PORT OF SPAIN, Trinidad – The St. Augustine campus of the University of the West Indies (UWI) while it has for now taken a decision that it will not mandate staff and students to be vaccinated against the coronavirus (COVID-19 pandemic, its position may change based on if the matter is legislated or pronounced upon by the Courts.
In an email sent to staff and students, Pro Vice-Chancellor and Campus Principal, Professor Brian Copeland, said given the ongoing public debate on COVID-19 vaccination, the campus had taken the position that, until such time as the matter is legislated or pronounced upon by the Courts,” we will not be mandating staff members nor students to vaccinate.
“However, it is to be noted that non-national students and staff must demonstrate to immigration officials that they are fully vaccinated with a World Health Organization (WHO) approved vaccine in order to enter the country. “
He said the duty of the campus management is to ensure the safety, health and welfare at work of all its employees and to provide and maintain a workplace that is free of known hazards.
“We encourage all staff and students to be fully vaccinated against COVID-19. The data clearly shows that the non-vaccinated remain most vulnerable,” Copeland said.
“WHO-approved vaccines are now widely available throughout the country and have been shown to provide an excellent defense against the COVID-19 virus. The more members of our community who are vaccinated, the greater chance we have of suppressing the COVID-19 virus and the production of mutations. This is also the swiftest path to a full return to campus,” he said.
Copeland said that one exception is the case of the Halls of Residence, where “only fully vaccinated students, whether nationals or non-nationals, will be allowed to stay.
“In any event, non-national students would have to be fully vaccinated with a WHO-approved vaccine in order to enter the country to take up study,” he said, adding that only two halls of residence will be open for the arrival of residents from August 29.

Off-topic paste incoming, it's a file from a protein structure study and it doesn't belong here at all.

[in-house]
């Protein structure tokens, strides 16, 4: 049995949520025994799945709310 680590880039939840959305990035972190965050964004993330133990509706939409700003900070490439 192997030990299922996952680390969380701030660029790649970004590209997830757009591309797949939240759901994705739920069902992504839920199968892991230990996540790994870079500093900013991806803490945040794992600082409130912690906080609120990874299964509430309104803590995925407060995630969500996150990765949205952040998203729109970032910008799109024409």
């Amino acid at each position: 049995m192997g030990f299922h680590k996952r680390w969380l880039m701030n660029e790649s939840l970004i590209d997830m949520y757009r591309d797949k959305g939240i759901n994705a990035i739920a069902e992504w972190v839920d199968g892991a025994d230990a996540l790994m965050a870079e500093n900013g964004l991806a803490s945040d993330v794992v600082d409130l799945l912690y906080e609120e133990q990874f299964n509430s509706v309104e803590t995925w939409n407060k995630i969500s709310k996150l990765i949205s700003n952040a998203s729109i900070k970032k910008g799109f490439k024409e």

“Although there remain a few details that need to be worked out, there is agreement on the need to do all that is necessary and possible to ensure that staff and student safety is of the highest priority. For staff, details will be included in a revised Return to Work Policy which will be shared in the near future,” he said.
The Trinidad and Tobago government has said it has no intention at the moment of implementing a mandatory vaccination policy even as it urged citizens and residents here to fully participate in the national vaccination program, allowing for persons to decide which vaccine they would prefer to take.
Trinidad and Tobago has so far recorded 1, 208 deaths and 42, 582 positive cases of the virus and the government has signaled its intention to extend a state of emergency (SOE) by a further three months when the current SOE ends on August 29.
In his statement, Copeland said that the UWI has had to treat with the challenge of the COVID-19 pandemic for almost 18 months and the resilience that the campus has shown has been inspiring.
“I thank all members of staff who have continued to diligently serve our student community. To our students, your perseverance, despite the many challenges over the past months, is commendable,” he said, adding that the plans for the 2021-22 academic year will “continue to be guided by national protocols and the Public Health Regulations.
“Likewise, our planning and position on matters for the new academic year is the result of careful planning, consultation across campus management and engagement with our incident management team (IMT), unions and student leaders,” he added.
The new academic year will begin on August 29 and Copeland said that given the current uncertainty around the pandemic, the online delivery of classes will continue for Semester I.
“However, Faculties have been asked to deliberate on the arrangements for labs, field exercises, research and any other activities that absolutely require an on-campus or in-person presence. This assumes the cessation of the State of Emergency and the appropriate approvals from the Ministry of Health.
“Of course, all COVID-19 protocols: physical distancing, sanitizing, mask-wearing, temperature testing and attendance logging, must be observed. Further, Faculties are asked to be flexible in the scheduling of program activities to minimize the clustering of students on Campus. Faculties are also asked to coordinate with the library to make arrangements for safe access by research students,” he said.